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Bad apples at bloodstock sales need to be brought to account says George Baker

George Baker: has had owners questioning the integrity of the bloodstock world
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Trainer George Baker believes those using malpractice to profit dishonestly at bloodstock sales should be called to account to improve transparency and protect the sport's ownership base.

Baker's strong views come in the wake of the publishing of the leaked BHA bloodstock report in the Racing Post, which lifted the lid on improper practices deployed by a minority of bloodstock agents and the impact they have on the reputation of the industry as a whole. 

In the findings of a review led by Justin Felice, these practices consist of demanding vendors pay a percentage of a sale price, known as luck money, dual representation ("where the agent acts for both purchaser and vendor and charges commission to both parties"), secret profiteering and bidding up a horse's price.

Writing on his website blog, Baker said: "The vast majority of industry professionals conduct their business with utter integrity and professionalism. But, as in many industries, a few bad apples can taint the whole. We all know who they are. They know who they are. Some of them are prominent at global sales all year around. For the sake of ongoing transparency, the bad apples need to be brought to account."

Expanding on his comments to the Racing Post, Baker said: "I'd like to emphasise this should in no way be a witch hunt, but there have clearly been some nefarious activities that to some are considered the norm. 

"It is not an endemic virus ranging through the sport, there are a tiny percentage of bad apples and systems need to be put in place to ensure a frank, honest and transparent process."

Baker revealed some of his owners have asked questions about sales ring practices and feels those concerns should not have been allowed to surface in the first place.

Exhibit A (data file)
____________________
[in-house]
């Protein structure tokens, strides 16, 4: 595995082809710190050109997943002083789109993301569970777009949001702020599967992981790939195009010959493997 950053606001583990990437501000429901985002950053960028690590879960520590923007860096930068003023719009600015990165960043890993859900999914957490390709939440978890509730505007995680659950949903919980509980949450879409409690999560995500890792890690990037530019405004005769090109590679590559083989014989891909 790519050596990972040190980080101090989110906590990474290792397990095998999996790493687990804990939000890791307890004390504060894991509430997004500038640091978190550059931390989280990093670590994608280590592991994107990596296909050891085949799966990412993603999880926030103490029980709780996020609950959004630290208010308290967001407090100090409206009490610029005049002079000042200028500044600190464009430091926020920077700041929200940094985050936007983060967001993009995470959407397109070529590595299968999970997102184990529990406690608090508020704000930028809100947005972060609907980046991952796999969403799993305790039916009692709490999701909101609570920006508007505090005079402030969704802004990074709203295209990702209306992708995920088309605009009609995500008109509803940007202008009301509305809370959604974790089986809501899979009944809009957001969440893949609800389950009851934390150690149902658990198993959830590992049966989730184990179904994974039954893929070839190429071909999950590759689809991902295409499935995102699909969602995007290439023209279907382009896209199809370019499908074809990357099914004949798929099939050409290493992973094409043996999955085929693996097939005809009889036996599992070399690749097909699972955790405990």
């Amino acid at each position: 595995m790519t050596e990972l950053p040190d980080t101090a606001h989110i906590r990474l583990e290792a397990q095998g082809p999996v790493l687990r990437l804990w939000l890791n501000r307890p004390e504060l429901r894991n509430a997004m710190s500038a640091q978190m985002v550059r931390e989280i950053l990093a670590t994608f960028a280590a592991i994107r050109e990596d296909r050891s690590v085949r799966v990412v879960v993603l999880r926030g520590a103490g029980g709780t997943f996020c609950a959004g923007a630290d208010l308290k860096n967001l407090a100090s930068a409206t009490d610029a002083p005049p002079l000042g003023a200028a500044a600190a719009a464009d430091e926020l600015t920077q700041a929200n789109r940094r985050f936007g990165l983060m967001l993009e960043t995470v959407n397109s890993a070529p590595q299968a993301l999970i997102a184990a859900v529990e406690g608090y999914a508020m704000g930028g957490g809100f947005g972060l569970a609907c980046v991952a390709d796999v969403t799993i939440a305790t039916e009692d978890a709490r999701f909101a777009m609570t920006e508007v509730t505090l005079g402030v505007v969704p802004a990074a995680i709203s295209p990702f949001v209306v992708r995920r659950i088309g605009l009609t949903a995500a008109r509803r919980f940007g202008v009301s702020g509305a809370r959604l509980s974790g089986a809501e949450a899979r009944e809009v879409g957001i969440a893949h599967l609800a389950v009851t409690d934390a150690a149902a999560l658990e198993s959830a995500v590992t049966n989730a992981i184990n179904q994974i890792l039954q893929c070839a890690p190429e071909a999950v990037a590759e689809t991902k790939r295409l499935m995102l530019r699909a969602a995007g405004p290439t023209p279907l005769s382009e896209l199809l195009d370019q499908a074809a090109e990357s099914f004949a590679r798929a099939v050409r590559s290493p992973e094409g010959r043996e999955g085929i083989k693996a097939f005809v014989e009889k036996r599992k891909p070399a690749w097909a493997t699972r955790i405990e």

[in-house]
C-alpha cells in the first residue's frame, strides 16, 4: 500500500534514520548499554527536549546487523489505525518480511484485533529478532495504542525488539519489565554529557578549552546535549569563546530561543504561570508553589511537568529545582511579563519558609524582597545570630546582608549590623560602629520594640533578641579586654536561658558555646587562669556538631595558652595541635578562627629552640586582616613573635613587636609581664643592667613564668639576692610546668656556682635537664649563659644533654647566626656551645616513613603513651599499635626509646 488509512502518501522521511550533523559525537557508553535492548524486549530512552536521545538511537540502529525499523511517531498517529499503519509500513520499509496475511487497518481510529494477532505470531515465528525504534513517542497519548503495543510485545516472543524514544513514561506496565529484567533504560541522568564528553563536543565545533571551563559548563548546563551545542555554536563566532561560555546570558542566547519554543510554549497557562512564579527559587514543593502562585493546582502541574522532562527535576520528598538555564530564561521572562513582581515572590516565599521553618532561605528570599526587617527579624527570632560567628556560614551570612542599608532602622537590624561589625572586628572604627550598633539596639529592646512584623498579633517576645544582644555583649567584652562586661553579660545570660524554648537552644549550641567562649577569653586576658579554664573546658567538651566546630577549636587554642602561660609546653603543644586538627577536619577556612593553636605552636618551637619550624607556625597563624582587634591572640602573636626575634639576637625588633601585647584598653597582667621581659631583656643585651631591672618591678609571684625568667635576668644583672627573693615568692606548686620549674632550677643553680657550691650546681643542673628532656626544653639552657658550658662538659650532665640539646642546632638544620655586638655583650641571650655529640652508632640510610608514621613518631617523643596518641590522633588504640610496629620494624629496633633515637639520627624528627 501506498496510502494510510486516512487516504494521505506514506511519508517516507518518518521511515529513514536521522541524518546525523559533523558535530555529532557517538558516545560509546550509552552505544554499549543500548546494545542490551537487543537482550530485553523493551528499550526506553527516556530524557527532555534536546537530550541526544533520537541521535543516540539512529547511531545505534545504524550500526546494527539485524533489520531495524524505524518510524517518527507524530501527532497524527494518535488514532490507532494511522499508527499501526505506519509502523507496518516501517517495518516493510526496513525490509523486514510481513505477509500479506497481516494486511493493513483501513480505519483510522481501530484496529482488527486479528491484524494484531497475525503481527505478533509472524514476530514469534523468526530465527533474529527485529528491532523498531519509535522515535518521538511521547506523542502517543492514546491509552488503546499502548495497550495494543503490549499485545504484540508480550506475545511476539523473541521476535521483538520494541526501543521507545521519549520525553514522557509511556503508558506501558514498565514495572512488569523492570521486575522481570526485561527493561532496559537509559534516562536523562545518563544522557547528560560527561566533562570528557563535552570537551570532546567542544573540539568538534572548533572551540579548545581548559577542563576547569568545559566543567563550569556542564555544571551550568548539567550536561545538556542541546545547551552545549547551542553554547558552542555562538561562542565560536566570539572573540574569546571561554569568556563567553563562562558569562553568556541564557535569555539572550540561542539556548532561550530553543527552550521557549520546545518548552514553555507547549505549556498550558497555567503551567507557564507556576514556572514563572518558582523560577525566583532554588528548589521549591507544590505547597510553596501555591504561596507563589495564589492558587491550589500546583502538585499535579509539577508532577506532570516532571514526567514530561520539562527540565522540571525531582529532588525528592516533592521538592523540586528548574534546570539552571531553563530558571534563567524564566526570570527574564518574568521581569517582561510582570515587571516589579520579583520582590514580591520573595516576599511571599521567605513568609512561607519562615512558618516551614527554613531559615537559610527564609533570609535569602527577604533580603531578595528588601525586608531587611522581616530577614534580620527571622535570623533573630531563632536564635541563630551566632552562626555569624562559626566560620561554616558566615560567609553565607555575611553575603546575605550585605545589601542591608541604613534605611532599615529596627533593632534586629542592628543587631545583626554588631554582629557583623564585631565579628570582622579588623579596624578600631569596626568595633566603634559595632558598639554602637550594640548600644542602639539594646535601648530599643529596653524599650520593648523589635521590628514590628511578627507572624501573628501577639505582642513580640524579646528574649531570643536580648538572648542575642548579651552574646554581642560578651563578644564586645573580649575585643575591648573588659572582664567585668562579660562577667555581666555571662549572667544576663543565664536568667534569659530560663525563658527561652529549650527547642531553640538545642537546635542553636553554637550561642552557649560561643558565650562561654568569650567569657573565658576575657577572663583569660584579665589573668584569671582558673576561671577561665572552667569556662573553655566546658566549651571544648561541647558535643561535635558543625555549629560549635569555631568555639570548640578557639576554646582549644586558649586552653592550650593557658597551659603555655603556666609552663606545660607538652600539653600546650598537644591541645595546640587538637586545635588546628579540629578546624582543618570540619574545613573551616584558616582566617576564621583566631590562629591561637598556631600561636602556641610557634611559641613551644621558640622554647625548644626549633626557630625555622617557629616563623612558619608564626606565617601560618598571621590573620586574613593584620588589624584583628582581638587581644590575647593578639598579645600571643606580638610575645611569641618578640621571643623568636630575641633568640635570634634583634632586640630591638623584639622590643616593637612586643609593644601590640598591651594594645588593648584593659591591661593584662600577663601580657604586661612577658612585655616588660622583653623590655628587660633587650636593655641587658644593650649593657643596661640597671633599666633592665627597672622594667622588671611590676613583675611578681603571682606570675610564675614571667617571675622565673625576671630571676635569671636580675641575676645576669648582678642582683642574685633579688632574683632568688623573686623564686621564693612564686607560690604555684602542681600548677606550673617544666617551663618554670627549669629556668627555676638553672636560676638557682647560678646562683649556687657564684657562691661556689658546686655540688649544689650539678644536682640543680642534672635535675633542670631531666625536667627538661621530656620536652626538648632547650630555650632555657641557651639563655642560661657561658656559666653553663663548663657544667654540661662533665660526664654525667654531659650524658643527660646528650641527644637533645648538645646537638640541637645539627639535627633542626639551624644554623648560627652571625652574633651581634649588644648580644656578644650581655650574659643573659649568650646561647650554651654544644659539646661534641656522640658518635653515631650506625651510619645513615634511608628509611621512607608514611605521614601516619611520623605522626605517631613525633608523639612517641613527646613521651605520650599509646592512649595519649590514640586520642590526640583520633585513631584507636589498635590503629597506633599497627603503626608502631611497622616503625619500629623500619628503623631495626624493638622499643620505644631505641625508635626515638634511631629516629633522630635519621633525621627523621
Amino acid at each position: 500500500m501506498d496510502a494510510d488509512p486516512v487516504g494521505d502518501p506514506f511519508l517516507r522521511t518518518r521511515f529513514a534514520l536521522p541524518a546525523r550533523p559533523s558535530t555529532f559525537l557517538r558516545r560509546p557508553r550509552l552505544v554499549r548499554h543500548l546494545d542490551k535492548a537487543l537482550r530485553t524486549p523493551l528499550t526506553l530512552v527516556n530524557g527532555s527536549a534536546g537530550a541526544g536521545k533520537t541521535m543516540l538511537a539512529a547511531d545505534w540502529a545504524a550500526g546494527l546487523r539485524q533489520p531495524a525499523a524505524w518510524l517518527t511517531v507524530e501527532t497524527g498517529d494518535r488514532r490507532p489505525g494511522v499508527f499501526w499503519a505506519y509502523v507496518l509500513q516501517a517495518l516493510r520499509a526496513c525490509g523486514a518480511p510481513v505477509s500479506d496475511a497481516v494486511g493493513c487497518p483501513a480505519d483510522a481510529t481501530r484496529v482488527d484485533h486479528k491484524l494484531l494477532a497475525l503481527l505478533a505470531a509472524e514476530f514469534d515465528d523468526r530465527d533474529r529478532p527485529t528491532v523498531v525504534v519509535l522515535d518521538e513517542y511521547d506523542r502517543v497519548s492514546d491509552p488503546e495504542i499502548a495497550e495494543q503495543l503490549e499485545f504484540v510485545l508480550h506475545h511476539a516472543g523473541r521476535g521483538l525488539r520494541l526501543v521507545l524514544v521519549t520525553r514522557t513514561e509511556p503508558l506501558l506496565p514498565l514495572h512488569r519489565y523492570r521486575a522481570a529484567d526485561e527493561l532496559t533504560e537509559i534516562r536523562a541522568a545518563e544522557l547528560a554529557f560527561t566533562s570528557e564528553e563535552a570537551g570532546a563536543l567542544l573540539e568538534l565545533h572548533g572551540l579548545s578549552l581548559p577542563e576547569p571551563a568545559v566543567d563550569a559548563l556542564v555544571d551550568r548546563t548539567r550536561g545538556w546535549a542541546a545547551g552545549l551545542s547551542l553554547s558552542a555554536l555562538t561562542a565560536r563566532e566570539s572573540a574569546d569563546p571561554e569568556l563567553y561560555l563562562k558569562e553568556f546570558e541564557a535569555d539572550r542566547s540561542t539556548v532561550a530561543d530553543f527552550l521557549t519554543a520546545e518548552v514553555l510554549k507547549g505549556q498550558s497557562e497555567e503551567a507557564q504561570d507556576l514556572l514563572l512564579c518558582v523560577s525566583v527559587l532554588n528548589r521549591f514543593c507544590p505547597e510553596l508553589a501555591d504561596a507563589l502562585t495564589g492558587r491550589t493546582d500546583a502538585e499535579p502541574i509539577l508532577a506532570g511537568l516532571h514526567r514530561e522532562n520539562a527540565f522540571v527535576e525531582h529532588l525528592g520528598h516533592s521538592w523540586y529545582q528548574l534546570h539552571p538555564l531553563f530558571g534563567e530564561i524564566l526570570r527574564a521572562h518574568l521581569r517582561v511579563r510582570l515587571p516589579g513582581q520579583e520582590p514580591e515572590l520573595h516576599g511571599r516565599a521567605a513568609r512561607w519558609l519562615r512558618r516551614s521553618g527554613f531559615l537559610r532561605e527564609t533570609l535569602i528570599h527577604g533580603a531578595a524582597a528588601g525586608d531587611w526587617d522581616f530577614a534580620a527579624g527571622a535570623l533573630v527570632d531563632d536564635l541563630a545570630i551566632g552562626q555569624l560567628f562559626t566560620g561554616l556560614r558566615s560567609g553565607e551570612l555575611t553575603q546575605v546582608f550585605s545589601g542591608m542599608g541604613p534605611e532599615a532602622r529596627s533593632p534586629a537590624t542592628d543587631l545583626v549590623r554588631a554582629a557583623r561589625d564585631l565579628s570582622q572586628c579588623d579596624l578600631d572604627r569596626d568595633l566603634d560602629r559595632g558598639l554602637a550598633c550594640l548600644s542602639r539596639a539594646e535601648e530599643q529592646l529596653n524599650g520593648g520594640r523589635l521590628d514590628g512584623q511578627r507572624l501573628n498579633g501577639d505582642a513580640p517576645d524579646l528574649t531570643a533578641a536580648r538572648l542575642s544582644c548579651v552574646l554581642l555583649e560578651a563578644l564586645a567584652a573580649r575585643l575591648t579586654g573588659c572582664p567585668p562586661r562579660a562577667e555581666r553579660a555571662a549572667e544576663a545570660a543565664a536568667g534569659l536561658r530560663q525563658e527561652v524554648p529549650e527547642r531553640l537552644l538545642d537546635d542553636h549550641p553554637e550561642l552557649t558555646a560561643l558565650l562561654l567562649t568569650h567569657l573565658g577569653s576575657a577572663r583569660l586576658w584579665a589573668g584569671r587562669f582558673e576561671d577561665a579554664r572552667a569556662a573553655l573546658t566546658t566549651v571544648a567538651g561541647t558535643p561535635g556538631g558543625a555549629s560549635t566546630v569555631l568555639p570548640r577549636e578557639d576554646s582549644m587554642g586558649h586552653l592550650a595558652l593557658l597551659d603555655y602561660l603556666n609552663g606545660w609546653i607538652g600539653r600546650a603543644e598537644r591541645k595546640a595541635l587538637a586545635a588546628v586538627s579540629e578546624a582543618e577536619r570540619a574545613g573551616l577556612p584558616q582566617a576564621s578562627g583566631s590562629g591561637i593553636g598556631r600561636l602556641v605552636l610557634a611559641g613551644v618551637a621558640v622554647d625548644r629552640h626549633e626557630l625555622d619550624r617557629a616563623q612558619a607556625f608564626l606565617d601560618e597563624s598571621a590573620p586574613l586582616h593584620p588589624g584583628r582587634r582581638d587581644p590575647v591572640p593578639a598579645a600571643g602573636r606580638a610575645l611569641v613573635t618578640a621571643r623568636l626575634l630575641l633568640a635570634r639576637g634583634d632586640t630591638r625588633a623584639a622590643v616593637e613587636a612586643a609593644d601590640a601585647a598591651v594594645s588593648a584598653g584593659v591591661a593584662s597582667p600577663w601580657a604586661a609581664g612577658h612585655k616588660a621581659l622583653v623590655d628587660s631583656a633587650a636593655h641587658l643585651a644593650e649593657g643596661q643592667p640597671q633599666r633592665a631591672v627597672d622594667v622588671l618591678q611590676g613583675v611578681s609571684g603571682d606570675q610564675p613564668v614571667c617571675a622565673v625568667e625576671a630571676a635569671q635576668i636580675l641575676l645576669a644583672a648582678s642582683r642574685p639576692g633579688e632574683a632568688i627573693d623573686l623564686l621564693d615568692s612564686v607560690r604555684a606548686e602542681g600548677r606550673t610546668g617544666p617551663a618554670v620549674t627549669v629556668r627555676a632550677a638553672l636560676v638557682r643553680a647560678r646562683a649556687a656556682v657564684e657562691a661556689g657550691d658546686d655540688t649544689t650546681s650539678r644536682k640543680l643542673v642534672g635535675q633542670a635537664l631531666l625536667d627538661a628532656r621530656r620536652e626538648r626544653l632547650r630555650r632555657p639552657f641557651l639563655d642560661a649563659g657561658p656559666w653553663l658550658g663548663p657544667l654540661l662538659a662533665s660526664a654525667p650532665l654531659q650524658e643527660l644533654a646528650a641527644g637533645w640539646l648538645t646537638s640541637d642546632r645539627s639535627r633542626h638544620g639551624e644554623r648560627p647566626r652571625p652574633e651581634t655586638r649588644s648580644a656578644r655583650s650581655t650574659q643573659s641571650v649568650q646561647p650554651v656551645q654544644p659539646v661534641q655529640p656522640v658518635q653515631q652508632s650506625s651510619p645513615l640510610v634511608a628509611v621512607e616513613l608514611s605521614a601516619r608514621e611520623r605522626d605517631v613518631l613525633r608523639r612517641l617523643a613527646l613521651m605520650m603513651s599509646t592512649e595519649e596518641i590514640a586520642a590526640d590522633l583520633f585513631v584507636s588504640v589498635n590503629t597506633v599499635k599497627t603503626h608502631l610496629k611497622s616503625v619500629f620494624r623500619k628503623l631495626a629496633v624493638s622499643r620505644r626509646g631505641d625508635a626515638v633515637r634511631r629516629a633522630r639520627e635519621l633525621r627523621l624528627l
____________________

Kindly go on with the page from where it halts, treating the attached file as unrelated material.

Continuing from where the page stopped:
"Owners are the lifeblood of the sport and in recent times I've had some of them questioning the integrity of the bloodstock world," he said. "If they feel they're not being treated in a way that would be the norm in any other industry, that is where people get concerned. We live in a world of regulation and yet this seems to be an unregulated Wild West environment.

"If there are any concerns, however misconceived or ill-judged, they need to be stamped out and people engaging in bloodstock sales, whether on a regular basis or for the first time, need to have confidence they are dealing in a regulated marketplace with people of integrity and honour.

"Clearly if owners are ever concerned about a lack of transparency and a hint of nefarious activity then they are going to take their leisure pound somewhere else, and that will impact on us all."

While appreciating changes will take time to implement, Baker is encouraged by the overall response to the bloodstock review process.

"It is positive the industry seems to be pulling together on this and hopefully everyone involved in bloodstock sales moves forward to a transparent future that gives confidence to present and potential owners in the sport," he said.


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There have clearly been some nefarious activities that to some are considered the norm

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